One of my favorite recollections concerning Lincoln cents of the first decade of production concerns a situation that happened around 1960. At a sale held by the New Netherlands Coin Company in New York City, a 1915 Lincoln cent, a coin which at the time was not more significant price-wise, or at least not much more, than cents of 1913 and 1914 (to mention just two examples) appeared in the auction. Apparently, there was confusion when the lot came up, and the coin sold for several times the current valuation.
I remember gasps and muted conversations in the audience. Everyone wondered what happened. Here was an ostensibly common inexpensive coin that two experienced collectors were enthusiastically competing for. Perhaps they knew some “secret” not disclosed to the rest of the audience. It later developed that both bidders believed that they were competing for a different lot. As the error was not discovered until later and was not announced at the sale, the new auction record was accepted by those who read about it, and before long the price of all 1915 Lincoln cents in Uncirculated grade had risen sharply! All of a sudden, 1915 became more expensive than 1913, 1914, and its other contemporaries.
A year or two later I purchased a number of rolls of early Philadelphia Mint Lincoln cents from an Endicott, New York estate. As might be expected, there were just as many 1915 cents in the group as there were 1910, 1911, and other issues. When I advertised the pieces I found that the 1915s sold much better, for everyone considered them to be rarities.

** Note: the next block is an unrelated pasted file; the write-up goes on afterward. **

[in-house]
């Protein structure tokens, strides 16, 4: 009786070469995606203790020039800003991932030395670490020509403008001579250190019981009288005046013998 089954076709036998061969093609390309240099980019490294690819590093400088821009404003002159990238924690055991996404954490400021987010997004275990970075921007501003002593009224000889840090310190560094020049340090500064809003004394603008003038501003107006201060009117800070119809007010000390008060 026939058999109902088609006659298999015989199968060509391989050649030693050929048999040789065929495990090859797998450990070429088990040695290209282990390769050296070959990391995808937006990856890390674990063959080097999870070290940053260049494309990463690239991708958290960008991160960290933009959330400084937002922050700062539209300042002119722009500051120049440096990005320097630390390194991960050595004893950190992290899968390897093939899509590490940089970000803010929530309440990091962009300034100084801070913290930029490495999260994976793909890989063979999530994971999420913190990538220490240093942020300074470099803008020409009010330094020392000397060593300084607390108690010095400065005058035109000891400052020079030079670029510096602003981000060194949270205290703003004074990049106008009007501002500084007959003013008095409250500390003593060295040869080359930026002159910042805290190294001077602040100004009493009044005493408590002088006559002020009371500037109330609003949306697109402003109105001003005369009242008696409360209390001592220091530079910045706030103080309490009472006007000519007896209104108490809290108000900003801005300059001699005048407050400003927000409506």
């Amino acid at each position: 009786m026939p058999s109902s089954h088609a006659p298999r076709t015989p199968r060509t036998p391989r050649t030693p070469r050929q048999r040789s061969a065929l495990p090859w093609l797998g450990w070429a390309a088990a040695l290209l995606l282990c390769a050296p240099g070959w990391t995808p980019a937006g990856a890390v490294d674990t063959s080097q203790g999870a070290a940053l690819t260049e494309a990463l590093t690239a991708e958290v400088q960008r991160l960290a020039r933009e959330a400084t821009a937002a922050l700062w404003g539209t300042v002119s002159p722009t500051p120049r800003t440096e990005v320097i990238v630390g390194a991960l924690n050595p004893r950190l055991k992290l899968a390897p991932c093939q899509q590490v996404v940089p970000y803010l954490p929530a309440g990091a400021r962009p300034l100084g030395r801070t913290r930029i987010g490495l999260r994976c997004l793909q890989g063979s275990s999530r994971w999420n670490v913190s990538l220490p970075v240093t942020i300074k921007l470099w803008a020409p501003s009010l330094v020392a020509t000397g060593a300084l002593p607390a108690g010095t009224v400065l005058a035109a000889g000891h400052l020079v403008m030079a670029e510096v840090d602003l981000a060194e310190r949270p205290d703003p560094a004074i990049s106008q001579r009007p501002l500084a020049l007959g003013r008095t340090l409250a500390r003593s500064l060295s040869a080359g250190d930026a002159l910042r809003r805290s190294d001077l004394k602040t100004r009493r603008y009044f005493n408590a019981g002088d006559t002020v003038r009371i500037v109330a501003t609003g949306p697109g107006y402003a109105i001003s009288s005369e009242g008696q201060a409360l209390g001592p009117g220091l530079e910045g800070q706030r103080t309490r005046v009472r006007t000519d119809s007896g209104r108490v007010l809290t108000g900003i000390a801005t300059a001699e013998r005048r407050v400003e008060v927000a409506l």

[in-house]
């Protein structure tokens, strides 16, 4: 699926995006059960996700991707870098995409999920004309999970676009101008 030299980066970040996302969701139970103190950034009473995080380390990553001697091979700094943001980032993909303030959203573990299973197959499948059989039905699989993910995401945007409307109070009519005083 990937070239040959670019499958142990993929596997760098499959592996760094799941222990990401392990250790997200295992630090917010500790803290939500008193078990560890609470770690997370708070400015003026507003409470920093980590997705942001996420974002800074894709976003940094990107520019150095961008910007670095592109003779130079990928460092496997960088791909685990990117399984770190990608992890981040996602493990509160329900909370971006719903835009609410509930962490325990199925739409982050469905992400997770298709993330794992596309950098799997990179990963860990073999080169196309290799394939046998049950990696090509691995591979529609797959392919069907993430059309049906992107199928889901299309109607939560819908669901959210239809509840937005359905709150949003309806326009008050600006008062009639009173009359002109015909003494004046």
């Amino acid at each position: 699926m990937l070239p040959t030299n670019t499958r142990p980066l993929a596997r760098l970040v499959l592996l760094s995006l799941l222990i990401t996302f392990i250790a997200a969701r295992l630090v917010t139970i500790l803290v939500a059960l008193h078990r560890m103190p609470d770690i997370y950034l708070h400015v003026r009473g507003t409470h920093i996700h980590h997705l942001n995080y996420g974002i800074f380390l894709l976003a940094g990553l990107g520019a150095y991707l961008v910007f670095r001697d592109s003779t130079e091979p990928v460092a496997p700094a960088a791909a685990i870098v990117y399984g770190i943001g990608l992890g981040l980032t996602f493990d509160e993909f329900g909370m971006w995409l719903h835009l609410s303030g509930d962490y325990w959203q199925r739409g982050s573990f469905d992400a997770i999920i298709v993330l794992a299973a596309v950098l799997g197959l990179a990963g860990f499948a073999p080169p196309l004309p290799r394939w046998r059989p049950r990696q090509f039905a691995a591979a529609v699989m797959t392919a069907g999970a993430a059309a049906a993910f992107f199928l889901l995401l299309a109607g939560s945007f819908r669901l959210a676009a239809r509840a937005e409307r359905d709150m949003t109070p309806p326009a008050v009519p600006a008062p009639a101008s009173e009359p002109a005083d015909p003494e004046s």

One of the most curious Lincoln cents of the 1920s is related to this situation: The so-called 1922 “plain” variety (The Guide Book lists it as “1922, No D.”). This piece is simply a defective 1922-D struck so weakly that the “D” mintmark is not visible. Indeed, some specimens show the obverse features and the reverse wheat stalks simply as outlines with few details. An Uncirculated coin may have not more detail than what one would expect on a Very Good grade piece that had been worn for many years! However, unlike most weakly struck coins (which sell at sharp discounts from regular prices), the 1922 “plain” sells for an immense increment, much more than a perfect 1922-D. Here is a peculiar situation. I am not an arbiter of what something should be worth, and what should be collected, and there is no question that the 1922 “plain” is at least interesting. However, whether it should be a landmark “rarity” worthy of selling for a very high price in comparison to a perfectly struck coin seems at least questionable to me. Nevertheless, the 1922 “plain” is a part of numismatic tradition.
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